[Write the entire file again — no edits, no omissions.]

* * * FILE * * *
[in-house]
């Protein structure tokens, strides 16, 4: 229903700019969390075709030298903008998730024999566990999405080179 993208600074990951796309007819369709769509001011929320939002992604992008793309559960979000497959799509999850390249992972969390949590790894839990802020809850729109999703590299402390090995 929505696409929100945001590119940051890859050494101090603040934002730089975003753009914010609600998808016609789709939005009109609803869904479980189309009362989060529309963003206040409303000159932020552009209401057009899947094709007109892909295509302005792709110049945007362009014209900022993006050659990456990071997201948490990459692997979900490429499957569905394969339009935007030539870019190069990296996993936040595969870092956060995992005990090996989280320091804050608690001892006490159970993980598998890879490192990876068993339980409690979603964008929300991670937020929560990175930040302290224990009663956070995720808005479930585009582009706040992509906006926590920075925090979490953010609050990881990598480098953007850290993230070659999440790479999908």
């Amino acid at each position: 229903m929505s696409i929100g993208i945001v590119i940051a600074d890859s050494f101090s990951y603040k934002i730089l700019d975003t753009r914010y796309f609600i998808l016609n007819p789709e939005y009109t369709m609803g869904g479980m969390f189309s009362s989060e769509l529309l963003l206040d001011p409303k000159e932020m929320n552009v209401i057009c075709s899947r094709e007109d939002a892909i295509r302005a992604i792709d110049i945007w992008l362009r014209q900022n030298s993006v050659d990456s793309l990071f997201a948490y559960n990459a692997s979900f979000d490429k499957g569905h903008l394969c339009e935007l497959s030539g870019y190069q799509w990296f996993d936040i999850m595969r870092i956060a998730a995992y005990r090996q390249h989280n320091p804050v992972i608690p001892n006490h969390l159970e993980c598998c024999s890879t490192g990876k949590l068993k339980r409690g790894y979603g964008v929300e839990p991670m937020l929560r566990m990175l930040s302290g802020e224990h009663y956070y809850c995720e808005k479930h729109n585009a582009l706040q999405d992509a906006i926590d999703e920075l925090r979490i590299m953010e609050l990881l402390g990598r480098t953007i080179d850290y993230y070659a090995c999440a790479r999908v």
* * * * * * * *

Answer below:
[in-house]
């Protein structure tokens, strides 16, 4: 229903700019969390075709030298903008998730024999566990999405080179 993208600074990951796309007819369709769509001011929320939002992604992008793309559960979000497959799509999850390249992972969390949590790894839990802020809850729109999703590299402390090995 929505696409929100945001590119940051890859050494101090603040934002730089975003753009914010609600998808016609789709939005009109609803869904479980189309009362989060529309963003206040409303000159932020552009209401057009899947094709007109892909295509302005792709110049945007362009014209900022993006050659990456990071997201948490990459692997979900490429499957569905394969339009935007030539870019190069990296996993936040595969870092956060995992005990090996989280320091804050608690001892006490159970993980598998890879490192990876068993339980409690979603964008929300991670937020929560990175930040302290224990009663956070995720808005479930585009582009706040992509906006926590920075925090979490953010609050990881990598480098953007850290993230070659999440790479999908």
């Amino acid at each position: 229903m929505s696409i929100g993208i945001v590119i940051a600074d890859s050494f101090s990951y603040k934002i730089l700019d975003t753009r914010y796309f609600i998808l016609n007819p789709e939005y009109t369709m609803g869904g479980m969390f189309s009362s989060e769509l529309l963003l206040d001011p409303k000159e932020m929320n552009v209401i057009c075709s899947r094709e007109d939002a892909i295509r302005a992604i792709d110049i945007w992008l362009r014209q900022n030298s993006v050659d990456s793309l990071f997201a948490y559960n990459a692997s979900f979000d490429k499957g569905h903008l394969c339009e935007l497959s030539g870019y190069q799509w990296f996993d936040i999850m595969r870092i956060a998730a995992y005990r090996q390249h989280n320091p804050v992972i608690p001892n006490h969390l159970e993980c598998c024999s890879t490192g990876k949590l068993k339980r409690g790894y979603g964008v929300e839990p991670m937020l929560r566990m990175l930040s302290g802020e224990h009663y956070y809850c995720e808005k479930h729109n585009a582009l706040q999405d992509a906006i926590d999703e920075l925090r979490i590299m953010e609050l990881l402390g990598r480098t953007i080179d850290y993230y070659a090995c999440a790479r999908v």